Figures show that between February 2018 and February 2019, camera shipment figures were down 35 percent, meaning 250,000 fewer interchangeable lens cameras were dispatched.
Via Digital Camera World, a new announcement indicates the industry has gone “from decline to freefall.” The figures themselves come from the Camera & Imaging Products Association (CIPA), the international industry body whose latest report calculates 521,217 shipments of interchangeable lens cameras for the past year. For context, the total number of cameras shipped (fixed lens systems included) was 935,148 — just shy of 70 percent of the number shipped (1,340,995) in February 2018.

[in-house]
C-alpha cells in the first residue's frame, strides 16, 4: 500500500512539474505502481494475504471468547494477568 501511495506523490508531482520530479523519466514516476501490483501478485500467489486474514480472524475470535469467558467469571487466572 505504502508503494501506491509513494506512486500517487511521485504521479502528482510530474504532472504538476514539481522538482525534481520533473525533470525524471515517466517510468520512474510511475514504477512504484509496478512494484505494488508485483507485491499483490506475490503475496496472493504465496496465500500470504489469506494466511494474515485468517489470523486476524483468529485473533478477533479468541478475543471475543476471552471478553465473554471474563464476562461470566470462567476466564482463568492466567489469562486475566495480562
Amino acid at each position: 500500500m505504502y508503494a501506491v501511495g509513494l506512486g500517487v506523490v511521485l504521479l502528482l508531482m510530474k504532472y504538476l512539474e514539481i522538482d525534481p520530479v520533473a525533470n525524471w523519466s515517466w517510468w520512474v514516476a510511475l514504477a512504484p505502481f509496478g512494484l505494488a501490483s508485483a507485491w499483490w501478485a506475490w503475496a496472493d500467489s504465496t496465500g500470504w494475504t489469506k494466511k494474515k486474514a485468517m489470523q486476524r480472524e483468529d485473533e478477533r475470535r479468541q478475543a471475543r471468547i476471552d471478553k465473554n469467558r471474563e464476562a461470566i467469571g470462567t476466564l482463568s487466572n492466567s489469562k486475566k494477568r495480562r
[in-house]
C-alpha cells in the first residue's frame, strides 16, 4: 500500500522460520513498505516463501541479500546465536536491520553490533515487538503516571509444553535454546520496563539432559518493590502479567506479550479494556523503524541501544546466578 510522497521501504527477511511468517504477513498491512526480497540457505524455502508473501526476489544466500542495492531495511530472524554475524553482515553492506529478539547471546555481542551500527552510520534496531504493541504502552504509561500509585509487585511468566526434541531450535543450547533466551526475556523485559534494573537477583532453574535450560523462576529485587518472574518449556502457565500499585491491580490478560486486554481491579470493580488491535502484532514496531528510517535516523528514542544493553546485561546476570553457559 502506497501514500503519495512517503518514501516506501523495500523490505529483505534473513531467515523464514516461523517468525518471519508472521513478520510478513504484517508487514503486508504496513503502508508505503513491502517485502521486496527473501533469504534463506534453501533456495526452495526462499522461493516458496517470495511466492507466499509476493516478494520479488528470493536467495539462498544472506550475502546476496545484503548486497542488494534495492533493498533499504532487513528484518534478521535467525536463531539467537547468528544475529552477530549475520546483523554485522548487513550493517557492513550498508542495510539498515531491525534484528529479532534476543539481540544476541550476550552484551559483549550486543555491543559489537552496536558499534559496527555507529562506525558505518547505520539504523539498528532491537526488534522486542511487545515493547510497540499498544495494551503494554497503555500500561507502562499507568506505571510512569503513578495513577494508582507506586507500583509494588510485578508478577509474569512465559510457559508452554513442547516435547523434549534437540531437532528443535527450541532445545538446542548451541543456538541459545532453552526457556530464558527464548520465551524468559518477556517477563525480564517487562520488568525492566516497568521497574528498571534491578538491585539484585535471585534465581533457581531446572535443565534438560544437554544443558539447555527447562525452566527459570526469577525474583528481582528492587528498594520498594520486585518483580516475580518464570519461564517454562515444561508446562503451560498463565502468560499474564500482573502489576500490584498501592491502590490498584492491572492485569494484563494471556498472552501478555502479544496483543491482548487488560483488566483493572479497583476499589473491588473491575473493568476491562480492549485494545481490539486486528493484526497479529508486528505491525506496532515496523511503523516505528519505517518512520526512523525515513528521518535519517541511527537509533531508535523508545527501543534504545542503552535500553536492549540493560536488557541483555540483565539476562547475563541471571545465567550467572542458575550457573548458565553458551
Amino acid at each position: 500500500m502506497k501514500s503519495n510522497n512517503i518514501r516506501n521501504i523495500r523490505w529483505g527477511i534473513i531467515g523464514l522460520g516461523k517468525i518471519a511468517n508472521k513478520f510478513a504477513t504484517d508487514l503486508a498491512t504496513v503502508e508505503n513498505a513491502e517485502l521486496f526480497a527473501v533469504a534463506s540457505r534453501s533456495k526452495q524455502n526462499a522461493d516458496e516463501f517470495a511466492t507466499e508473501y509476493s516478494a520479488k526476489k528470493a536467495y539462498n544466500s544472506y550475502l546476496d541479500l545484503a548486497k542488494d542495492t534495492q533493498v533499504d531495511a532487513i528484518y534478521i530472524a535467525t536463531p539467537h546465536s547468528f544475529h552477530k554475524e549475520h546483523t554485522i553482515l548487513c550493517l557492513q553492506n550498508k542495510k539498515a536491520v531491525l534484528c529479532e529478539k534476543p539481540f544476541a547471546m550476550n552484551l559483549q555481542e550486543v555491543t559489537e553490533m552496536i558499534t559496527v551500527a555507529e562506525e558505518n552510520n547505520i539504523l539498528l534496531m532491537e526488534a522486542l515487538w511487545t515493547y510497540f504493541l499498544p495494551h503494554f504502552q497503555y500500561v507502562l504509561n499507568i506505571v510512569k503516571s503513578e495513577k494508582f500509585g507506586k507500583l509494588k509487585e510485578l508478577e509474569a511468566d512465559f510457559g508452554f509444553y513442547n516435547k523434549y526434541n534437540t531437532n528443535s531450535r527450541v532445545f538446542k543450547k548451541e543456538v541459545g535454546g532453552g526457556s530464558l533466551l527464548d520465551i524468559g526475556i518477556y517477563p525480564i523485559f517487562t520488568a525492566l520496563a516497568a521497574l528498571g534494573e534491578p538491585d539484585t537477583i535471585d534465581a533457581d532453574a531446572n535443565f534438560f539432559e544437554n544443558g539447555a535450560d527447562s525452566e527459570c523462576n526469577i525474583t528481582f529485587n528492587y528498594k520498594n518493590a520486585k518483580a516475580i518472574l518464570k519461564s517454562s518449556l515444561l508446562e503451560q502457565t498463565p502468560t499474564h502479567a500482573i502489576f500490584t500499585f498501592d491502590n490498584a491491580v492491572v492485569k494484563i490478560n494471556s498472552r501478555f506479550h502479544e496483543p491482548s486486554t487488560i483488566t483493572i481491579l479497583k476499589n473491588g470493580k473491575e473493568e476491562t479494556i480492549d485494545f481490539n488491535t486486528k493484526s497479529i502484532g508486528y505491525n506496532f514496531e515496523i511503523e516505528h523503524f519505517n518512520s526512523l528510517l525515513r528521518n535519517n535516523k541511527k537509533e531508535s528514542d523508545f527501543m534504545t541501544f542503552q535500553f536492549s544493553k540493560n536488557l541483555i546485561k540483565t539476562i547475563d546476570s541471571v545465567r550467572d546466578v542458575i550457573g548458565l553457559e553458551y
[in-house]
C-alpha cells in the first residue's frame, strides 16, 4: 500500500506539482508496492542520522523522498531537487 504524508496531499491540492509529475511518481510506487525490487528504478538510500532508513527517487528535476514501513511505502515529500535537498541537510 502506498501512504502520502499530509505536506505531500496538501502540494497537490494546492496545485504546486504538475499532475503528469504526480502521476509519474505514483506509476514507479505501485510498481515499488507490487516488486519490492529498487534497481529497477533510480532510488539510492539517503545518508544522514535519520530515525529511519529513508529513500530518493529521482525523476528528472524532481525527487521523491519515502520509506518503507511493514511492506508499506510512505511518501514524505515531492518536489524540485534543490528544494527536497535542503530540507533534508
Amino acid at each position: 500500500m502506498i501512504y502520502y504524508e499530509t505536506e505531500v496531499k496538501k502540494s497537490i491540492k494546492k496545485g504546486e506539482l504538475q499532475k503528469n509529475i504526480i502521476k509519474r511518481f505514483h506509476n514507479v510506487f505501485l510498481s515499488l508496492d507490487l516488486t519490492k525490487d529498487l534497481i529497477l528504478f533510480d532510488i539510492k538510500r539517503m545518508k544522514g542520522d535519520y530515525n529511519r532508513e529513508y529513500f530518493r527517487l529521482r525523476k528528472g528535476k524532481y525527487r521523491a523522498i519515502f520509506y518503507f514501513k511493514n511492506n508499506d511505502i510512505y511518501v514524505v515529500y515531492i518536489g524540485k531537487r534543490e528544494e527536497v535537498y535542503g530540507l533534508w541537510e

It correlates with a concern shared by Canon CEO Fujio Mitarai, when he admitted he was anticipating that the camera market could shrink by 50 percent over the next two years, blaming the sales decline on a surge in smartphone sales:
People usually shoot with smartphones. The digital camera market will keep falling for about two years, but professional and [advanced] amateurs use about 5 to 6 million units. Finally, [the market] will hit the bottom.
A separate report unveiled last month from LensVid noted that the camera market has collapsed 84 percent since 2010.
What does this spell for the future of photography? Should we be concerned?